Writing for the web: Introducing SEO

If your content is on the web, but the people who need it can’t find it, it might as well not exist.

Search engines work by analysing pages, working out what they are about, and matching them to what the searcher asks for. Whether you’re a writer or an editor, you want to make it as easy as possible for the search engine to do this accurately.

SEO is the art of helping potential readers find your content.

I will assume that your goal is to attract readers who actually want what your site has to offer – whether products, services or information. There are also techniques for drawing people to your site who aren’t looking for what you offer, but who might be persuaded to want it: these are sometimes described as ‘black hat’ SEO.

SEO advice from Google

Despite challenges from Bing and others, Google remains the dominant general search engine. At Google webmaster central  you can find links to a range of tools including Webmaster guidelines for content and design.

Bing and Yahoo also provide advice for webmasters, but it is more fragmented, and you have to dig for it.

Keywords

The first step in writing effective web content is to identify what you are writing about, and what your potential readers call it. Large organisations seem particularly prone to using ‘clever’ marketing or business terms to describe their products and services: but if your organisation’s word for a product doesn’t match the word that people who want it type into a search engine, those people are unlikely to find you.

These are your keywords – the words that people use to describe what they want to know or do when they come to your site. There are a number of tools available to identify keywords – some paid, others free – or you can undertake market research. One important source of keywords is people who deal directly with the site’s customers: they are the ones who are most likely to know whether your widget is called a thingummy or a whatsit by the people who use it. Don’t ask the marketing department!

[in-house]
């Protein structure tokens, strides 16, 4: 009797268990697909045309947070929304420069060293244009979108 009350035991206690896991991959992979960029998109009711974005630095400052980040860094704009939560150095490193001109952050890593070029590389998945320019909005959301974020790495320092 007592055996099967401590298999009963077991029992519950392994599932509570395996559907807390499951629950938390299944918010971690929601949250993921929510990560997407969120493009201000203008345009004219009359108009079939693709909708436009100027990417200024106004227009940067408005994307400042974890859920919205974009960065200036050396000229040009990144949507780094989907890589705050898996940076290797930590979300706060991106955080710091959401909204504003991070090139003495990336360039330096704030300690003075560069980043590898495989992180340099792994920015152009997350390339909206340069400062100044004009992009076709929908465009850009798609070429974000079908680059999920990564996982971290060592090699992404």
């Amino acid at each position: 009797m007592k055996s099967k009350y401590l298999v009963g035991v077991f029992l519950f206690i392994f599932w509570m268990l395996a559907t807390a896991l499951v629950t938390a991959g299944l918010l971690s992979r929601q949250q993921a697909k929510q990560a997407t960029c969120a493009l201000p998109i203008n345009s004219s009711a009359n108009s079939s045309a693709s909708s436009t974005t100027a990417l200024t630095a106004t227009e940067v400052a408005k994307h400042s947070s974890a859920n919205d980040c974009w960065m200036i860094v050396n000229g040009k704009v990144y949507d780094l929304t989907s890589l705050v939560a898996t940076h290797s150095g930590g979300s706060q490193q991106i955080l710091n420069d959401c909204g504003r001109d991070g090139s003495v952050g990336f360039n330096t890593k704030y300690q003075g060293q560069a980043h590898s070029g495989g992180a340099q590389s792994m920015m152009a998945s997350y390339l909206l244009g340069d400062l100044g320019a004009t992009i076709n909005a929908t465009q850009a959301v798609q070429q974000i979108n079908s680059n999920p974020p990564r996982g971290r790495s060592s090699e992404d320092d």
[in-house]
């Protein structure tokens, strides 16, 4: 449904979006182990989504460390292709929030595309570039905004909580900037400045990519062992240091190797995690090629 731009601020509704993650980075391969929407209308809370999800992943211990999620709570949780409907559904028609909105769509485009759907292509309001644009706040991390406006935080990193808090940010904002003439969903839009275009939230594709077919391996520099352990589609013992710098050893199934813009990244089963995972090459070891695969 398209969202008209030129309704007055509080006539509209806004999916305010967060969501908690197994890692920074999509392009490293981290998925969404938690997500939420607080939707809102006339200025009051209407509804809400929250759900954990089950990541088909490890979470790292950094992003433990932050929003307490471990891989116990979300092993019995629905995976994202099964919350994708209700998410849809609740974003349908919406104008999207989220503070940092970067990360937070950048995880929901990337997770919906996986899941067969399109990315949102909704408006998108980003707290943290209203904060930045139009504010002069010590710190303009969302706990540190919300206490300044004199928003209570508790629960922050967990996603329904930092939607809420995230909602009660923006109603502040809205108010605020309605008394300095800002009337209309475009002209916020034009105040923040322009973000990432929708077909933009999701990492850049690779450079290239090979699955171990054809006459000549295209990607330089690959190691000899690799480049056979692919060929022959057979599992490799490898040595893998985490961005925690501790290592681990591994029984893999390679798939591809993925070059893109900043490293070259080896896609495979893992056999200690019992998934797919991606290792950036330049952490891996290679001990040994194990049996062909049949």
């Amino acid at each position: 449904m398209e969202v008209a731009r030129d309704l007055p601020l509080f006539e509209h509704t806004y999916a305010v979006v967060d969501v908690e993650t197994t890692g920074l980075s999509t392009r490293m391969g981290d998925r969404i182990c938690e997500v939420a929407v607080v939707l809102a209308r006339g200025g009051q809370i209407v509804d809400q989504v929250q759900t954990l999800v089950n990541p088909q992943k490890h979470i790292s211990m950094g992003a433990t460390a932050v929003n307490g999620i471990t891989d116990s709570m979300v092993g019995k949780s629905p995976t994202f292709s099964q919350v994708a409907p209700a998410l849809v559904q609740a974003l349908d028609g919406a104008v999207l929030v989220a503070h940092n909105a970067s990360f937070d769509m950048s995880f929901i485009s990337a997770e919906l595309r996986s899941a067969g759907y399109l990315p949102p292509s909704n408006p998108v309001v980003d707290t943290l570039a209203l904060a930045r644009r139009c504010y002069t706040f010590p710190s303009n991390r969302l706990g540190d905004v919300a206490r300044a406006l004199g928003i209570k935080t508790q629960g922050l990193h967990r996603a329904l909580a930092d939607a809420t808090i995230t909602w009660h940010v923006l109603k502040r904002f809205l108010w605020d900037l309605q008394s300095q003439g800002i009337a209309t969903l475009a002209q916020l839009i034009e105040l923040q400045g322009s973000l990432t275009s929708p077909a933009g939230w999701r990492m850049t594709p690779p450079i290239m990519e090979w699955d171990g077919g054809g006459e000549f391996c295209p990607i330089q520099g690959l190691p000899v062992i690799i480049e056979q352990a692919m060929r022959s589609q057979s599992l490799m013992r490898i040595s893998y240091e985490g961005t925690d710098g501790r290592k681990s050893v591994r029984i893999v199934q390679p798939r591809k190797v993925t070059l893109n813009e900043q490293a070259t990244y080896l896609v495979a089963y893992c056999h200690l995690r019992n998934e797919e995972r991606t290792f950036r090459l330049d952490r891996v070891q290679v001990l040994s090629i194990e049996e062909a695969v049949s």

If you don’t have access to any of this, you can use your skills as an editor to understand the potential audience for each page and the language they are likely to use.

Writing search engine–friendly content

Once you’ve identified your keywords, what should you do with them?

Your page title, headings and opening paragraph tell readers what the page is about, so this is where you include the most important of your keywords. Repeat them, and variations of them, throughout the text, but don’t stuff them into every second sentence: any visitors you do attract that way will quickly become bored and leave!

In the body of your content, start with the information that’s most valuable to most people, before moving on to more obscure, technical information, or details of interest to a small segment of your audience – you can even put these on separate, linked, pages. Don’t forget to include your keywords (where relevant) in the alt text for images.

Metadata

Some web writers swear by keyword metadata, but Google in particular gives relatively little weight to it. Consider that if a Wikipedia article matching your search term exists, it will usually appear in the first few search engine results, despite the fact that while Wikipedia articles have good titles, they have no keyword or description metadata.

The next article in this series will look at metadata in more detail.

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